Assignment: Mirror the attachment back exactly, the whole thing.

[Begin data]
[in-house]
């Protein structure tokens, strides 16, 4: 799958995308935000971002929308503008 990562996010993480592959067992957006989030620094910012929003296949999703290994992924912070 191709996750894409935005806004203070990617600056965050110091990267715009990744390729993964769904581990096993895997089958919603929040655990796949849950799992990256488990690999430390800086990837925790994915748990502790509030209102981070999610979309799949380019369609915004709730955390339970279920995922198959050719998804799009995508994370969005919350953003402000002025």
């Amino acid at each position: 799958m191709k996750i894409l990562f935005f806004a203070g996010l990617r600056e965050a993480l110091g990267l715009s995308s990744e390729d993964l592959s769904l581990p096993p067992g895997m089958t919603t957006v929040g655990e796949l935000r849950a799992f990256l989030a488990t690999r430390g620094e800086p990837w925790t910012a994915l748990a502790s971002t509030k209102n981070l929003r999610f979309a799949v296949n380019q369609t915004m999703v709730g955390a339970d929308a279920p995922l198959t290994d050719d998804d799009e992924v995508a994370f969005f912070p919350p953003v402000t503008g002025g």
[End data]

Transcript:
[in-house]
């Protein structure tokens, strides 16, 4: 799958995308935000971002929308503008 990562996010993480592959067992957006989030620094910012929003296949999703290994992924912070 191709996750894409935005806004203070990617600056965050110091990267715009990744390729993964769904581990096993895997089958919603929040655990796949849950799992990256488990690999430390800086990837925790994915748990502790509030209102981070999610979309799949380019369609915004709730955390339970279920995922198959050719998804799009995508994370969005919350953003402000002025």
């Amino acid at each position: 799958m191709k996750i894409l990562f935005f806004a203070g996010l990617r600056e965050a993480l110091g990267l715009s995308s990744e390729d993964l592959s769904l581990p096993p067992g895997m089958t919603t957006v929040g655990e796949l935000r849950a799992f990256l989030a488990t690999r430390g620094e800086p990837w925790t910012a994915l748990a502790s971002t509030k209102n981070l929003r999610f979309a799949v296949n380019q369609t915004m999703v709730g955390a339970d929308a279920p995922l198959t290994d050719d998804d799009e992924v995508a994370f969005f912070p919350p953003v402000t503008g002025g």